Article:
Bone marrow transdifferentiation in brain after transplantation: a retrospective study

Lancet. 2004 May 1;363(9419):1432-7. doi: 10.1016/S0140-6736(04)16102-3.


Background: End-organ repair by adult haemopoietic stem cells is under great scrutiny with investigators challenging the notion of these cells' plasticity. Some investigations of animals and short-term human bone marrow transplants suggest that bone marrow can repair brain. We looked for evidence of clinically relevant marrow-derived restorative neurogenesis: long-term, multilineage, neural engraftment that is not the result of cell-fusion events.

Methods: We examined autopsy brain specimens from three sex-mismatched female bone-marrow-transplantation patients, a female control, and a male control. We did immunohistochemistry, fluorescence in-situ hybridisation, and tissue analysis to look for multilineage, donor-derived neurogenesis.

Findings: Hippocampal cells containing a Y chromosome were present up to 6 years post-transplant in all three patients. Transgender neurons accounted for 1% of all neurons; there was no evidence of fusion events since only one X chromosome was present. Moreover, transgender astrocytes and microglia made up 1-2% of all glial cells.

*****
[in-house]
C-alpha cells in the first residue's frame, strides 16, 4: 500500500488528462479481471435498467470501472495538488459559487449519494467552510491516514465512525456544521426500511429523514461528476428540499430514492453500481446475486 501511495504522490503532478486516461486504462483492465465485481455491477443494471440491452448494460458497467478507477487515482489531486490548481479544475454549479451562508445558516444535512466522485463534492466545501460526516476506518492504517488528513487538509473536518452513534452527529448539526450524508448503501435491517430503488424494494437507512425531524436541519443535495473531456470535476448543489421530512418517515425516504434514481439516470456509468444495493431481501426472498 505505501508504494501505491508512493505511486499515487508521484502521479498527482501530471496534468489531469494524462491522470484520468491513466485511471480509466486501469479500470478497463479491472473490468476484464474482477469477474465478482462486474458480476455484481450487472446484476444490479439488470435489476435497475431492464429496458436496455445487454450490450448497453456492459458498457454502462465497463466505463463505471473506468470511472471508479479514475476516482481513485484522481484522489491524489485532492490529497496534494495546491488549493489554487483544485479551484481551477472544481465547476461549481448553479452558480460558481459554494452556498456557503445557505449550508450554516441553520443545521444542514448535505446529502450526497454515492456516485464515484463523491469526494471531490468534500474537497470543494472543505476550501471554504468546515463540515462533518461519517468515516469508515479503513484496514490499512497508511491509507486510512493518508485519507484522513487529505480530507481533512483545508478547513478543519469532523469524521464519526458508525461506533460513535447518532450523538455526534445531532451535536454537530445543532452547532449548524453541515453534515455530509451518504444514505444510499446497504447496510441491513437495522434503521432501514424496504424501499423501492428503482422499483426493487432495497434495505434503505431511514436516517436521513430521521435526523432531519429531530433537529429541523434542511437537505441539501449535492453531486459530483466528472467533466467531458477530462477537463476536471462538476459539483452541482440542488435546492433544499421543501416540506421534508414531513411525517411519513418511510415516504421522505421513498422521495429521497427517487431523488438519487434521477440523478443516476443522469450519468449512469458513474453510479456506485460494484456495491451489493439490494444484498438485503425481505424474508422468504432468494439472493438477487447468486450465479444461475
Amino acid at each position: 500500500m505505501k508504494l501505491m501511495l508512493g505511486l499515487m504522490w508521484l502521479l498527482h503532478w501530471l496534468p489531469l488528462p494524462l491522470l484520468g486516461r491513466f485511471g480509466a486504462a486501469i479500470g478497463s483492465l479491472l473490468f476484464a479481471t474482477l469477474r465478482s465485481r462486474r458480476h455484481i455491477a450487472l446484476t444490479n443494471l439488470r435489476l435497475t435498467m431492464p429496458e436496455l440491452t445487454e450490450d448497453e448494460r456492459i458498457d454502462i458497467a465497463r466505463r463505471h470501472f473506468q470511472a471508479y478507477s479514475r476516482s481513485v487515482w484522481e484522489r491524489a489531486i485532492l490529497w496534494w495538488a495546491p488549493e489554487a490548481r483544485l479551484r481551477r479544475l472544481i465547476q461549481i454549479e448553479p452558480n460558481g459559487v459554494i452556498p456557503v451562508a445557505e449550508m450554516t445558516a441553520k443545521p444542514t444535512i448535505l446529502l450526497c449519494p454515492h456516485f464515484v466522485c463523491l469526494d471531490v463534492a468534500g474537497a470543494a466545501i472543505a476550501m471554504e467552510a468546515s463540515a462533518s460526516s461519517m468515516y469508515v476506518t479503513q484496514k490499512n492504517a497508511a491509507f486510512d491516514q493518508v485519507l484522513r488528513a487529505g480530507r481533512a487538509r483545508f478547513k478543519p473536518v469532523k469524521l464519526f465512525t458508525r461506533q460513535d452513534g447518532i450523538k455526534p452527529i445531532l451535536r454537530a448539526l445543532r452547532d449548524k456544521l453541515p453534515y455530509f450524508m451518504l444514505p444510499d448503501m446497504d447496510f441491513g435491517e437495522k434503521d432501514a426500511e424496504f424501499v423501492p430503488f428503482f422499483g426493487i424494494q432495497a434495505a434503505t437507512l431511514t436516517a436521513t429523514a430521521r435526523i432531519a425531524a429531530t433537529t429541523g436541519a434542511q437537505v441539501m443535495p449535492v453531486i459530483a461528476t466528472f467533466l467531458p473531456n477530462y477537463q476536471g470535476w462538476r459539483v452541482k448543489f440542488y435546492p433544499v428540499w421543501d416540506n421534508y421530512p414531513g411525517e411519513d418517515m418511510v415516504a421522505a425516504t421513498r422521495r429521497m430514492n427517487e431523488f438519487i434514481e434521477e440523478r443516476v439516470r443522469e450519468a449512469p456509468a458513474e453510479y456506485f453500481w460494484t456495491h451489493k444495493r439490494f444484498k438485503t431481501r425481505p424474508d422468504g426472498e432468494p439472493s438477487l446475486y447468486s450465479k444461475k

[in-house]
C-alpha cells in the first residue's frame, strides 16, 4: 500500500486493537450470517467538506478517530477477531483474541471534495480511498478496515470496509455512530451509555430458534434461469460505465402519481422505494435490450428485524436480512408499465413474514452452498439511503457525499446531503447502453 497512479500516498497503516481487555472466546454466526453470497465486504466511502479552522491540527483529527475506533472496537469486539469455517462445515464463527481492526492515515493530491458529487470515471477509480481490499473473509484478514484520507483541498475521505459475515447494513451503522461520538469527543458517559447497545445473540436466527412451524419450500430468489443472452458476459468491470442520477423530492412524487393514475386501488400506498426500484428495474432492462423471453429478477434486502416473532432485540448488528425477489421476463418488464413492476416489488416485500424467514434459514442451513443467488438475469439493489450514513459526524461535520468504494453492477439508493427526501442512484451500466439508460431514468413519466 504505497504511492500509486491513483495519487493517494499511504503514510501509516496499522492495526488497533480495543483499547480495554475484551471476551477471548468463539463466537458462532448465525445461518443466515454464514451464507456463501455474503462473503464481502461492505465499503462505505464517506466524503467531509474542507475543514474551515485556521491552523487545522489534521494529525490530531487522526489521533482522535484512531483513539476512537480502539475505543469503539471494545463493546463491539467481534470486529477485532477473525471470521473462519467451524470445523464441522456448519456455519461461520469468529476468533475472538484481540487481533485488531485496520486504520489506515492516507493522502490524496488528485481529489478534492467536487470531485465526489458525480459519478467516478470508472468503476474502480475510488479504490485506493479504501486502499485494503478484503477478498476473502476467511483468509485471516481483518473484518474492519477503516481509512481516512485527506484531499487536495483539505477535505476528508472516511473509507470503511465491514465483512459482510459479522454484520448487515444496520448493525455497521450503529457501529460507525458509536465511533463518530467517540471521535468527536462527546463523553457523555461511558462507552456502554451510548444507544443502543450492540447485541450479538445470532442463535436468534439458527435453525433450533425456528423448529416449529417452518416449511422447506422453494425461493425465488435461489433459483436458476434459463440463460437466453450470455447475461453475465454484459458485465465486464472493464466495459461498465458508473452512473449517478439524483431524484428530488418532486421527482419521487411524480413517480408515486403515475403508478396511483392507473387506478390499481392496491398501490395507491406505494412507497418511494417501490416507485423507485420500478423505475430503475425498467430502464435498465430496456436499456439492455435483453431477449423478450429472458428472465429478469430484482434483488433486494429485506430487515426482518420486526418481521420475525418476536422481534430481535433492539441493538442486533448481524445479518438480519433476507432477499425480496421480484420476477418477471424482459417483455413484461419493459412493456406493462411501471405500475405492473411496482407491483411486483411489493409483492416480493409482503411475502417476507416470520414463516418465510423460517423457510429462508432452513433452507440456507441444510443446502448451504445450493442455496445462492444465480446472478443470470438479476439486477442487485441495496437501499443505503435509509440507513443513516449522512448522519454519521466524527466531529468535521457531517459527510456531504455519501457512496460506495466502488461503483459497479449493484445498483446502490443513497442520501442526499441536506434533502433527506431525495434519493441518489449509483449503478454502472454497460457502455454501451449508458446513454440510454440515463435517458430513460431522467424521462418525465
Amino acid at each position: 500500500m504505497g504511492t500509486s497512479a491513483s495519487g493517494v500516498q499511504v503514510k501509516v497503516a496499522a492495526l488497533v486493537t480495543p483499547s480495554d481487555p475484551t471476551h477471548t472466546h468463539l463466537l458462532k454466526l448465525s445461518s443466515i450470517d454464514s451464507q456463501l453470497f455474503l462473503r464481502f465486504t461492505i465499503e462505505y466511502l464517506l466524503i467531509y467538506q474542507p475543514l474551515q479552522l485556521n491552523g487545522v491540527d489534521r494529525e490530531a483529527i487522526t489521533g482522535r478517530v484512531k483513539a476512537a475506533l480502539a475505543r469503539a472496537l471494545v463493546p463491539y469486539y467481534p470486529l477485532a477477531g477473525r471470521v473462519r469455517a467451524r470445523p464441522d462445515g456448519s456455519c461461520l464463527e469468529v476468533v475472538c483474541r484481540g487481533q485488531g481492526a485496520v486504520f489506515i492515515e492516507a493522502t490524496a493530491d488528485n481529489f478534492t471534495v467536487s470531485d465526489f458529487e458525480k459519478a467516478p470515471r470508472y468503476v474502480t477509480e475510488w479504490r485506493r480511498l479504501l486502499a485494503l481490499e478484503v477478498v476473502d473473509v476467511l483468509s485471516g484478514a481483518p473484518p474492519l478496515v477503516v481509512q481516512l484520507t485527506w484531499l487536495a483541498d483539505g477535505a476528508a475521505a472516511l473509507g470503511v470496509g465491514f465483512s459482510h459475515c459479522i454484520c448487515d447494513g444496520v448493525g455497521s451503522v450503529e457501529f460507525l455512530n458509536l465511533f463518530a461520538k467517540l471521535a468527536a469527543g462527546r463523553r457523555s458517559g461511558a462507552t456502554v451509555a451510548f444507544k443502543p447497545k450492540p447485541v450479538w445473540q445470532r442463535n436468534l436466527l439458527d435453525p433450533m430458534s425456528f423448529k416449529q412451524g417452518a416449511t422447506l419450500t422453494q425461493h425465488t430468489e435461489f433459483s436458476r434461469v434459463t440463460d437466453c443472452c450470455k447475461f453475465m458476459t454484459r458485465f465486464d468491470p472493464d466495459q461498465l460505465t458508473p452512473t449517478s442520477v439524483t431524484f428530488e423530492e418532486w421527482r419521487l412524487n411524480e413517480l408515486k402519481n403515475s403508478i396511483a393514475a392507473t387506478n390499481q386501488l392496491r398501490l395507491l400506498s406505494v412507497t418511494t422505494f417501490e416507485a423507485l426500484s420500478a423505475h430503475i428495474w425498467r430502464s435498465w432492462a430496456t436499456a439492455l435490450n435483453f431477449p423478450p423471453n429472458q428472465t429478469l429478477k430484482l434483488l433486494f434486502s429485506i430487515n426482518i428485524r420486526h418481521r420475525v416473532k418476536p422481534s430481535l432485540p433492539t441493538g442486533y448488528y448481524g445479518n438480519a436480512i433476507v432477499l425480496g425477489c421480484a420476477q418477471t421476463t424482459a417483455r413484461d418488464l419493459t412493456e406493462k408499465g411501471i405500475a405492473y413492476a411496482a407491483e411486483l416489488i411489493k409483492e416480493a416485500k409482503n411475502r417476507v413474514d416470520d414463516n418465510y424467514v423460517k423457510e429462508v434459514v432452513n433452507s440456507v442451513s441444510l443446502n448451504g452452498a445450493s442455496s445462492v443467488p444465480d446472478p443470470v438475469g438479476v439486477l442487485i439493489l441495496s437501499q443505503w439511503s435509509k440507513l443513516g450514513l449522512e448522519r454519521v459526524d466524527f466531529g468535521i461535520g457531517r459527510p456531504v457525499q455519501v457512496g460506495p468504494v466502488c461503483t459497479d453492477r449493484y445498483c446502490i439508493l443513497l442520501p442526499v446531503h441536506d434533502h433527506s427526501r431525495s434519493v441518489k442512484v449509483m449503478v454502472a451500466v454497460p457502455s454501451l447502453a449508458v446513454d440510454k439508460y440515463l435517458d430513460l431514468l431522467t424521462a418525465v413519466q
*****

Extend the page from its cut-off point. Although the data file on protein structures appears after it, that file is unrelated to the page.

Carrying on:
Interpretation: Postnatal human neuropoiesis happens, and human haemopoietic cells can transdifferentiate into neurons, astrocytes, and microglia in a long-term setting without fusing. Transplantable human haemopoietic cells could serve as a therapeutic source for long-term regenerative neuropoiesis.

Publication types

  • Research Support, Non-U.S. Gov't
  • Research Support, U.S. Gov't, P.H.S.

MeSH terms

  • Adult
  • Astrocytes / cytology
  • Bone Marrow Cells / cytology*
  • Bone Marrow Transplantation*
  • Brain / cytology*
  • Cell Differentiation*
  • Chromosomes, Human, X
  • Chromosomes, Human, Y
  • Female
  • Hematopoietic Stem Cell Transplantation
  • Hematopoietic Stem Cells / cytology
  • Hippocampus / cytology
  • Humans
  • Immunohistochemistry
  • In Situ Hybridization, Fluorescence
  • Male
  • Middle Aged
  • Neuroglia / cytology
  • Neurons / cytology
  • Retrospective Studies
  • Transplantation Chimera